It's Saturday afternoon and you're writing an offer on a brand new listing which does not yet have legal description attached.Â Looking at the county recorder's website, the owners have owned the property for over 20 years, so you can't even get a copy of a prior deed.Â The agent is out of town and cannot send you the legal description.Â What do you do?
This is a tip from Annie Fitzsimmons' Core class which I addressed here.Â It turned out it was very timely advice, because within one week of taking her class, I ran into the situation described.
In the past when I've had a listing where the buyer's agent didn't attach the legal description for an offer on one of my listings, I would use the counteroffer form with a provision that said:Â "The legal description is attached hereto" or some similar language.Â The reason I would go that route is just sending a legal back to the buyers to initial arguably (probably) does not make the legal description part of the purchase and sale agreement.Â I didn't want to take that risk.
What Annie Fitzsimmons suggested is that when you face the situation as a buyer's agent, that you send along a counteroffer form which says the legal description is attached, and then send that counteroffer form with your offer to the listing agent so that they can then attach the legal, have their client sign the counteroffer form (hopefully with no other changes), and then return it for your client's signature.Â While there are other possible solutions, this is the one I consider the most ironclad.Â I will note, however, that other solutions might get you to mutual acceptance earlier if your offer's terms were exactly what the seller wanted, so there are possible downsides.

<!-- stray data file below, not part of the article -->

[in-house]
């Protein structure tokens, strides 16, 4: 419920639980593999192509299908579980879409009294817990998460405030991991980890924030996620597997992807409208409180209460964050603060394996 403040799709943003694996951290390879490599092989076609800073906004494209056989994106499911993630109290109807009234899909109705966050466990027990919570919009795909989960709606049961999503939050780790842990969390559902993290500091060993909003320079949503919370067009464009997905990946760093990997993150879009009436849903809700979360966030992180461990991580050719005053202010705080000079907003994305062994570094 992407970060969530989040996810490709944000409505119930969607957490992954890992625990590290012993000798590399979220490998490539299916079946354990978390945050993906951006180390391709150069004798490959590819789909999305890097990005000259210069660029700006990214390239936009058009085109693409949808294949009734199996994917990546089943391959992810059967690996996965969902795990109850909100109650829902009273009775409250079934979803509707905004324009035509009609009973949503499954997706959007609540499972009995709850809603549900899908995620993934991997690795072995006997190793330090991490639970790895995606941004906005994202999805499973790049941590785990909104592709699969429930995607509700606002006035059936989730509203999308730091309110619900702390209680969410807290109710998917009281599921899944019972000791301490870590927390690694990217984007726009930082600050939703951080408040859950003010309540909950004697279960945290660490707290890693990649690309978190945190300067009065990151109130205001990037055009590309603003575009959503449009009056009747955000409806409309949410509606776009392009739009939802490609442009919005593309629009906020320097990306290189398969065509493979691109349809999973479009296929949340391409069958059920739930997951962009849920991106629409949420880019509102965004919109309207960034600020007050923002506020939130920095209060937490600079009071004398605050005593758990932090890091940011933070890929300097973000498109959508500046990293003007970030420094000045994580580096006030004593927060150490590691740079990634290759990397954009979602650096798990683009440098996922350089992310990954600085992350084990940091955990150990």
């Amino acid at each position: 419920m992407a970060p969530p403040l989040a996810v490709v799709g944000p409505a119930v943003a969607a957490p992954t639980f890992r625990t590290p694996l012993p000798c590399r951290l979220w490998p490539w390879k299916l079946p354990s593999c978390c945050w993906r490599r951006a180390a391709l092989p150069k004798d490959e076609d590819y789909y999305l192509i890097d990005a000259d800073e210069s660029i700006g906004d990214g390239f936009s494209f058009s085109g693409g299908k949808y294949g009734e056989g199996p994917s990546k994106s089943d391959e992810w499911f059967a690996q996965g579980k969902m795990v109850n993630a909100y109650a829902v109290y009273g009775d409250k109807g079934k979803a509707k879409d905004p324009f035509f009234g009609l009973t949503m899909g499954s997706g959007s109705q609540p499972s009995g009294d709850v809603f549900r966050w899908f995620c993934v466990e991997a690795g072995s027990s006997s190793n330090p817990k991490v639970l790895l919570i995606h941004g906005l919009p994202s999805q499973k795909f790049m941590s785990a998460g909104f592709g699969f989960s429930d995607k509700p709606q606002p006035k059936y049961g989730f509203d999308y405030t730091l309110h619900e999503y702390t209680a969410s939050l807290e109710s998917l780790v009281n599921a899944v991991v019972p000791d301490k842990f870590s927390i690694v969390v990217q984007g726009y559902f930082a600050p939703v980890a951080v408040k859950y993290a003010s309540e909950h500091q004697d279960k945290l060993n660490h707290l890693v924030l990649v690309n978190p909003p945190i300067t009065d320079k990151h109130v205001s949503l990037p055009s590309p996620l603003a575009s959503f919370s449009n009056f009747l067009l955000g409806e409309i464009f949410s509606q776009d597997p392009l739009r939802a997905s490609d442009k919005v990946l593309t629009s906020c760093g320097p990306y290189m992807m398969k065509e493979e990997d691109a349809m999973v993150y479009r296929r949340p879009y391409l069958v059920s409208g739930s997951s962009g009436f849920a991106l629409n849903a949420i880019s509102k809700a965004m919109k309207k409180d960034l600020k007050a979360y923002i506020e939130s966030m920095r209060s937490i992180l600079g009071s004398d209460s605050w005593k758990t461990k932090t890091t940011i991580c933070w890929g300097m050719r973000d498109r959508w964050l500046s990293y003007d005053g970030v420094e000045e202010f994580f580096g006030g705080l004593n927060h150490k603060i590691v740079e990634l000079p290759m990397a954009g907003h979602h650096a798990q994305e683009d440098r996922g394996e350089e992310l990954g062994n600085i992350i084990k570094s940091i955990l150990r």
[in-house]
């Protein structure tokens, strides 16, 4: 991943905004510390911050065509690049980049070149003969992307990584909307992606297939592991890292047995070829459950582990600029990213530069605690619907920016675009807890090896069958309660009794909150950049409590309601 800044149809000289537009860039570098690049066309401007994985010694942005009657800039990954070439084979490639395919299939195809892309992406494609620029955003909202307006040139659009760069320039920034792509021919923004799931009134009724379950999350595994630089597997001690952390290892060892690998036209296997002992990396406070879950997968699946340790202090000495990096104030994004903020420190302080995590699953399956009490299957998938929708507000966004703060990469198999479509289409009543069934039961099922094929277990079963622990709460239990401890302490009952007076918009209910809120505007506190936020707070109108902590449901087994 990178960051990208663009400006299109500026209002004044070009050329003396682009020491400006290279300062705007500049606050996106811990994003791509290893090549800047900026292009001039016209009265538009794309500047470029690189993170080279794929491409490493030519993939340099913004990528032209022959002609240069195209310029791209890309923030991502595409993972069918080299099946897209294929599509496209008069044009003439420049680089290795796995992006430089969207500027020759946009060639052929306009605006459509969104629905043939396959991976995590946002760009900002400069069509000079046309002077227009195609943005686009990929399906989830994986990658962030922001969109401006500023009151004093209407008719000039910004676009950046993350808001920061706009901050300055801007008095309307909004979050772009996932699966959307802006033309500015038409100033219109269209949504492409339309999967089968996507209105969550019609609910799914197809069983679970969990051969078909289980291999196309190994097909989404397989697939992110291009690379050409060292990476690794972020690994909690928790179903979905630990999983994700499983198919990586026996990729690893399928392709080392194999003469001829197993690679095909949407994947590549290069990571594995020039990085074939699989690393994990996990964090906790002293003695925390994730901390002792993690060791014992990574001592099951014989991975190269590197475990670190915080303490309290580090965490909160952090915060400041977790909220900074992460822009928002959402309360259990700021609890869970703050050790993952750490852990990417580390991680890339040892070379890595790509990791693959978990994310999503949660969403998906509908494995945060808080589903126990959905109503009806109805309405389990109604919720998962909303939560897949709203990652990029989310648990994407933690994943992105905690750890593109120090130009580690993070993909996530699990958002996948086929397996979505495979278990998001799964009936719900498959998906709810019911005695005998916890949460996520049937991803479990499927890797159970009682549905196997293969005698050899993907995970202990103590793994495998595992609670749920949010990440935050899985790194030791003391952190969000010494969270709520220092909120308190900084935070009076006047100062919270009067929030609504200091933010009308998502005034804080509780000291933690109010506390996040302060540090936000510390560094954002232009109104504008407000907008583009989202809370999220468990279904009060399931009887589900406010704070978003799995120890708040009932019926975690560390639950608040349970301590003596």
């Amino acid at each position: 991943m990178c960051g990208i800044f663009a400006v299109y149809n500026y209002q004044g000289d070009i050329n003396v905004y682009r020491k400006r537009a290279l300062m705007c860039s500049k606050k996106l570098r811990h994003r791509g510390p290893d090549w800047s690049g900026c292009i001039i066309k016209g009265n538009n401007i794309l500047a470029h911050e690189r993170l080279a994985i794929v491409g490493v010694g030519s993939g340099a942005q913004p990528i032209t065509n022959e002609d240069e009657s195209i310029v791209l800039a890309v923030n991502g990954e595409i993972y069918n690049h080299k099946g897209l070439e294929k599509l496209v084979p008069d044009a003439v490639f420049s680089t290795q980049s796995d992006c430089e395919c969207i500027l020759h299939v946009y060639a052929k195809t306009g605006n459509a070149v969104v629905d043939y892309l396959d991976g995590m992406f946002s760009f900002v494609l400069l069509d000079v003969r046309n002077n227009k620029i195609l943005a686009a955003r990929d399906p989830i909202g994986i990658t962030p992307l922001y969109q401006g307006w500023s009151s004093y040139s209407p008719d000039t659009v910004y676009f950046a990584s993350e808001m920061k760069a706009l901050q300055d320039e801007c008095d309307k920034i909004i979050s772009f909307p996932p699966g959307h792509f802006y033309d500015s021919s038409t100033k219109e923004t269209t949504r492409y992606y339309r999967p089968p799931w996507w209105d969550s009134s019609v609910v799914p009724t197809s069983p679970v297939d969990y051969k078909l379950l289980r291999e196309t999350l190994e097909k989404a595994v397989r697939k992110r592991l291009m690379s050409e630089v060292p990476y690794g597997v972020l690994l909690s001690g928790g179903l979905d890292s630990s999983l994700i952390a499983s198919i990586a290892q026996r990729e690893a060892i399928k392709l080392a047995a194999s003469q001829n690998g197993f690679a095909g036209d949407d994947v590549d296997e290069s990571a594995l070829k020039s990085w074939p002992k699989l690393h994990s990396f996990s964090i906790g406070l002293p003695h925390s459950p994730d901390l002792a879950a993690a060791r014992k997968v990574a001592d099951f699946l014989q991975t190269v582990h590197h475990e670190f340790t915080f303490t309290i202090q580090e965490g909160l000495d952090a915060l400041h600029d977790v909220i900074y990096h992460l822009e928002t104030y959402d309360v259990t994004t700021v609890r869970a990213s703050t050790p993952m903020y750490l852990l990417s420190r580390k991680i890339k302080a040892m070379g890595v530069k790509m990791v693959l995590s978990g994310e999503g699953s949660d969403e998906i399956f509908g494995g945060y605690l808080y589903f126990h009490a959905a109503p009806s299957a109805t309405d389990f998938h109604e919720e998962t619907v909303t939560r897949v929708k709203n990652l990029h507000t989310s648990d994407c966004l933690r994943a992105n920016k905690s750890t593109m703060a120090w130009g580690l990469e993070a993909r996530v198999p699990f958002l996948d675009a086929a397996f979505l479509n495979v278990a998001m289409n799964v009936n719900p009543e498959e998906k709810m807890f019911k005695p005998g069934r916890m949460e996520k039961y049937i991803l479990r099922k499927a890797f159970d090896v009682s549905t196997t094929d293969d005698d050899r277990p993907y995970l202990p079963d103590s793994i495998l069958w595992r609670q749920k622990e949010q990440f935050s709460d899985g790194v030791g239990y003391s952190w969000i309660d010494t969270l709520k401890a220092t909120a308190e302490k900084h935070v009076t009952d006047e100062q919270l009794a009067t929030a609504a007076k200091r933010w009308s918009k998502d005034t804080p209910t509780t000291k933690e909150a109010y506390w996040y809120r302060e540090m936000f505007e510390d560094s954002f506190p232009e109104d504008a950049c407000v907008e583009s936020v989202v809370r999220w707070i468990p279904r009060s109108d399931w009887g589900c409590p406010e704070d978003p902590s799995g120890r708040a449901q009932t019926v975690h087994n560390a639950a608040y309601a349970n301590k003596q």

Why is this important?Â An offer without a legal description is void!Â Either party can back out up until the time of closing, even if all contingencies have been waived.Â Even the seller could back out if they wanted to.Â Â The goal in reaching mutual acceptance is to have a binding contract, and without a legal, you don't have one!Â A buyer could pay for an inspection, an appraisal, and give notice on their apartment, only to have the seller refuse to close without any risk of legal liability.Â A seller could have their unit tied up for 60 days, and have to give the earnest money back to the buyer. And if that's not enough motivation, neither agent would get paid!Â Bad results all around, except for the party that wanted to back out.
Note:Â A legal description does not need to be attached to a condominium purchase and sale agreement.Â Form 28 doesn't reference a legal description or Exhibit A.Â Instead Form 28 references the condominium declaration recording number, along with the number of the unit (and if necessary, and parking space).
Disclaimer:Â This piece is not intended to give legal advice.Â To obtain legal advice the reader would need to consult their own attorney. The purpose of this piece is to give agents one possible solution to a problem, but the solution is not the only possible solution, and might not be the best solution in all situations. Â Another option for agents is to consult with their designated or managing broker.